Once again it's time for me to give you all some advice on how to pass your exams. I am well qualified to give such advice since I always pass my exams. Well, except for that Circuit Theory class back in 1993 which I crashed and burned in. But to be fair I was up against it from the start. The lecturers were biased against me purely because of my lack of knowledge and because I didn't hand in any of the assignments.
So here's how you do it:
Get plenty of sleep. Not in the exam itself though, I mean beforehand. Sleep is essential for your brain to file information into your long term memory, which is why we have dreams like the one I had where my tooth was the size of my fist and was filtering my blood like a kidney. That one was really useful. On the other hand, if it's the night before the exam, long term memory is not required so you're better off smoking some crack and staying up all night. Let me know how that works for you. Injecting adrenaline straight into your heart is also helpful, especially if someone is trying to kill you with nerve gas.
Get plenty of exercise. Again, not so much in the exam, although it is possible to run in the spot while sitting down, or to do some triceps lifts off your chair. This can actually help to calm you down and has the beneficial side effect of distracting the people around you. But you should be exercising every day just to burn off toxic metabolites and allow disinhibiation of the catecholamine residues that would otherwise antagonize your mesonephros. Plus it'll help you sleep better, which as I've already explained is good for you.
Eat plenty of hot chips with gravy. Delicious!
Learn some technical jargon so that your answers are buzzword compliant. Look back at the penultimate sentence in the advice about exercise. You were probably pretty impressed by how smart I sounded, right? And if you were marking my exam paper, you'd say "Wow! This guy must have, like, three PhDs in physiomology. Top marks for him!" But here's the secret - it's all a bluff. I just totally made up that stuff. Here are some terms that sound really impressive but no-one actually knows what they mean, so they are perfect for playing this kind of bullshit bingo: tyrosine kinase, cytochrome P450, pregnenenenolone, syncytiotrophoblast, artery of Drummond, prophase II, spleen.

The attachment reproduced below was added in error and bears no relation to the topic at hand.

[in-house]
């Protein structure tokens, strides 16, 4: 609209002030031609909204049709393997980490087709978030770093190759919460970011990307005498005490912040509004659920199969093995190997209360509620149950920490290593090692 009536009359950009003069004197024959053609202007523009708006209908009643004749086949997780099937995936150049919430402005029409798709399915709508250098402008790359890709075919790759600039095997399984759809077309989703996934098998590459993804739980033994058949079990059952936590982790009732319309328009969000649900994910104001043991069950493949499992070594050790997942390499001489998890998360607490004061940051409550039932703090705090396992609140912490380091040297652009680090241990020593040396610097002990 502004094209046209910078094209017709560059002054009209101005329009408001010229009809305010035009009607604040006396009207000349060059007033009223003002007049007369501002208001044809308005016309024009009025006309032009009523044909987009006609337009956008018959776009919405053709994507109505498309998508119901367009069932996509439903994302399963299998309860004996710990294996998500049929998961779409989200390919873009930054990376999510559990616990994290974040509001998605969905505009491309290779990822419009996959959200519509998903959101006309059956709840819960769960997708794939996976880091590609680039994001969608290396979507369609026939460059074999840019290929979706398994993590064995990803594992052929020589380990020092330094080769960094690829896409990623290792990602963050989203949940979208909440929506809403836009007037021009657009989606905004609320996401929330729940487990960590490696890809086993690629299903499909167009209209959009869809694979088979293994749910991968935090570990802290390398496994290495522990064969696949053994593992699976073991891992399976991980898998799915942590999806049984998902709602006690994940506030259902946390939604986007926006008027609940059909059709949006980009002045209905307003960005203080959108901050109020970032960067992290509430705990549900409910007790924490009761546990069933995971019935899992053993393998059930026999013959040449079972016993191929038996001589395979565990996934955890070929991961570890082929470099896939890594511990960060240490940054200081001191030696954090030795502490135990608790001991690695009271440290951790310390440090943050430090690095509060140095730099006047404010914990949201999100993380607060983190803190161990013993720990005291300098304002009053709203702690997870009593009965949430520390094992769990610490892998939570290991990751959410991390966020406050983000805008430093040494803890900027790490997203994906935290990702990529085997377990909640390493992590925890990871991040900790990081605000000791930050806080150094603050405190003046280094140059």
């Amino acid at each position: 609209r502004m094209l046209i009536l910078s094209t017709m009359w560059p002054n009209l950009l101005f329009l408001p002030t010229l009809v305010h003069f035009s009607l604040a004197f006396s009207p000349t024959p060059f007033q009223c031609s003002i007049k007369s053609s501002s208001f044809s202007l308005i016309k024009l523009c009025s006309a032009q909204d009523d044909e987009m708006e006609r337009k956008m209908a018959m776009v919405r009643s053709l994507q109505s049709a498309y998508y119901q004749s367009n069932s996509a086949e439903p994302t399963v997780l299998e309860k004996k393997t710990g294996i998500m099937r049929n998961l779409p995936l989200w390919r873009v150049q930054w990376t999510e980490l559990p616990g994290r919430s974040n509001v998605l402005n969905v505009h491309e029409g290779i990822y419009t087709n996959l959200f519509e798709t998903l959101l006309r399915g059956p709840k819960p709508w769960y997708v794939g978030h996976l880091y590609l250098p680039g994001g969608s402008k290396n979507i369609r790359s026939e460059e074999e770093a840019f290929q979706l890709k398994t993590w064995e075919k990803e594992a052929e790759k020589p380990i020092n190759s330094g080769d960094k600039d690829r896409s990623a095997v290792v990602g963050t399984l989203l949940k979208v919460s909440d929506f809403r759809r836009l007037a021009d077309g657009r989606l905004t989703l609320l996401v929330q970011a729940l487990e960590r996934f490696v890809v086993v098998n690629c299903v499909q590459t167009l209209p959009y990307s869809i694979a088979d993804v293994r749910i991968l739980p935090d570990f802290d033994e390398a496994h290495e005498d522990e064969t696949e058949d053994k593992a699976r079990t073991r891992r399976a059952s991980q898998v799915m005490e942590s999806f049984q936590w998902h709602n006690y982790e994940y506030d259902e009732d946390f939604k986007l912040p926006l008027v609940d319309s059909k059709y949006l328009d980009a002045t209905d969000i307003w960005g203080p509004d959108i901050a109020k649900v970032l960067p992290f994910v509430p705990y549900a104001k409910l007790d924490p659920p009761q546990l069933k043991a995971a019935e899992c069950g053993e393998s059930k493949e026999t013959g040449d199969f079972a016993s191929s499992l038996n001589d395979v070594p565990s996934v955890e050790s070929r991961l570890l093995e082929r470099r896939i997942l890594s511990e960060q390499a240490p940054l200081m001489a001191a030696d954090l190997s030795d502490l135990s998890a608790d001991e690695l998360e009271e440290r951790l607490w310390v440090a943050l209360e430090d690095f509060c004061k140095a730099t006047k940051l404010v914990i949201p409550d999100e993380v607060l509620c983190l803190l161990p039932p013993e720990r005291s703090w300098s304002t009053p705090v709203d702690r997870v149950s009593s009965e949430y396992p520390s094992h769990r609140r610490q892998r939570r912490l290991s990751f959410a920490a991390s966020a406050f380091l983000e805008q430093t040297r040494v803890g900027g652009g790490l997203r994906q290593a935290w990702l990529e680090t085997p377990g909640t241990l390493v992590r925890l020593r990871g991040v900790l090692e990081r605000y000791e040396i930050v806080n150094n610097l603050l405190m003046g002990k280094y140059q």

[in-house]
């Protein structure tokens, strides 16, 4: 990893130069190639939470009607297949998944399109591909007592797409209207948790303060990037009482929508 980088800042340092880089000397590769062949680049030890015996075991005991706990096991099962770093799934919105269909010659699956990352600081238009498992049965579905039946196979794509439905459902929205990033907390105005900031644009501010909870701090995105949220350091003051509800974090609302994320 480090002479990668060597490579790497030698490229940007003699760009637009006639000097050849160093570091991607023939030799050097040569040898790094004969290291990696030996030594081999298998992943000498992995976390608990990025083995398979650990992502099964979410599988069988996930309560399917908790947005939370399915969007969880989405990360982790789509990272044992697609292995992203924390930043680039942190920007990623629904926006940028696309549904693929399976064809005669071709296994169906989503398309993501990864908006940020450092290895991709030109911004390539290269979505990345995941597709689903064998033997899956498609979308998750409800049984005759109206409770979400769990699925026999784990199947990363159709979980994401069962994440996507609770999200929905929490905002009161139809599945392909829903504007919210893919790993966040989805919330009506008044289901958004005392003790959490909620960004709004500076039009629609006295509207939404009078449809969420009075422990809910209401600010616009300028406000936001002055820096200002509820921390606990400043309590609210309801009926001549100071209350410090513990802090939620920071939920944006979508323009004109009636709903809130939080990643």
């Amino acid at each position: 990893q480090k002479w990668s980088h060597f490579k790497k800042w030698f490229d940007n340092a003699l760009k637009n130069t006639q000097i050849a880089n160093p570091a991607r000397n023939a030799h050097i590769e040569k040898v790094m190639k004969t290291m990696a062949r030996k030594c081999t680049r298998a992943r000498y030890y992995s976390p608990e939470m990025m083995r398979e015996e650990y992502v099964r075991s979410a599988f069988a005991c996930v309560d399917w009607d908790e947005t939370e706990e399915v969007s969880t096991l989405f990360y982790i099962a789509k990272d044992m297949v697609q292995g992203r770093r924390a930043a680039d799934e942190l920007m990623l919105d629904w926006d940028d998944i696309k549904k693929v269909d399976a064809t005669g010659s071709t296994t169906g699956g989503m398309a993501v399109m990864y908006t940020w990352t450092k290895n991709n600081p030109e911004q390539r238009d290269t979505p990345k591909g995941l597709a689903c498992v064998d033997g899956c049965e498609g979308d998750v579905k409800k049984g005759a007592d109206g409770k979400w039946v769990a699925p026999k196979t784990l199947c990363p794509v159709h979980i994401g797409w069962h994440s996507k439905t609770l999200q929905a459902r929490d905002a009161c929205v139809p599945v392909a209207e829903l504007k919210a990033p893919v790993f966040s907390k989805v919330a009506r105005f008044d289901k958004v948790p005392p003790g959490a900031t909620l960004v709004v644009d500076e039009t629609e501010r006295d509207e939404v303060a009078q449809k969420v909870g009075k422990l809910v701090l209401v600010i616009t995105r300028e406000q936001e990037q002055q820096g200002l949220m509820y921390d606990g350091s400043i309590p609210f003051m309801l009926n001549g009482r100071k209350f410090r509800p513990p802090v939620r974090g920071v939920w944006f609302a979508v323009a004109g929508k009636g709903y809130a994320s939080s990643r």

Dress in layers. I learned this one from bushwalkers. The idea is that if you get too hot you can just peel off the outer layer of clothes, and if a bushfire comes through you can put extra clothes on to protect yourself from the radiant heat. Initially you'll feel hot because you'll be all amped up and your sympathetic nervous system will be making you all jumpy. But an hour into the exam you'll feel much colder because you'll have had a stroke from smoking all that crack the night before and the thermoregulatory centre of your brain will be necrosing, so you'll want to have a jacket to put on or you'll be uncomfortable.
Go to the toilet immediately before the exam. Squeeze really hard. It will force extra blood up to your brain and make you smarter. That's why Einstein had crazy-hair. And how smart was he? (As a corollary, try not become sexually aroused during the exam. As a corollary to that corollary, try to avoid sitting with me in your line of sight.)
If you're having trouble remembering stuff, make up some awesome mnemonics. I've posted on this topic before, so I'll just give a brief example. Yesterday I was having trouble remembering that the three layers of the adrenal cortex are the zona glomerulosa, zona fasciculata, and zona reticularis. So I thought to myself: the glomerulosa produces aldosterone which acts on the kidneys which have glomeruli in them, the fasciculata sounds like fascists and no-one's ever going to forget the fascists, and the most common giraffe subspecies in Kenya is the reticulated giraffe. So instead of having to remember those long and complicated terms from other languages, I now just have to remember "kidneys, Nazis, giraffes". It's so easy!
Finally, hedge your bets. Begin every answer with the phrase, "It has been proposed that..." Even if you write something which is completely wrong they have to give you marks for it, because what you've written is correct in the meta-environment of the exam itself. To illustrate, if I write "It has been proposed that the pancreas produces hydrochloric acid to digest the adjacent spleen", a shallow thinker may simply contradict me and claim that I am wrong. However, it has indeed been proposed by myself in that very sentence! How do you like them beans?
Well, those are the secrets of my success. If you have any other tips feel free to pass them on to fellow readers in the comments block below. But don't circulate this information too widely, if we all pass someone will get suspicious.
Good luck to you all.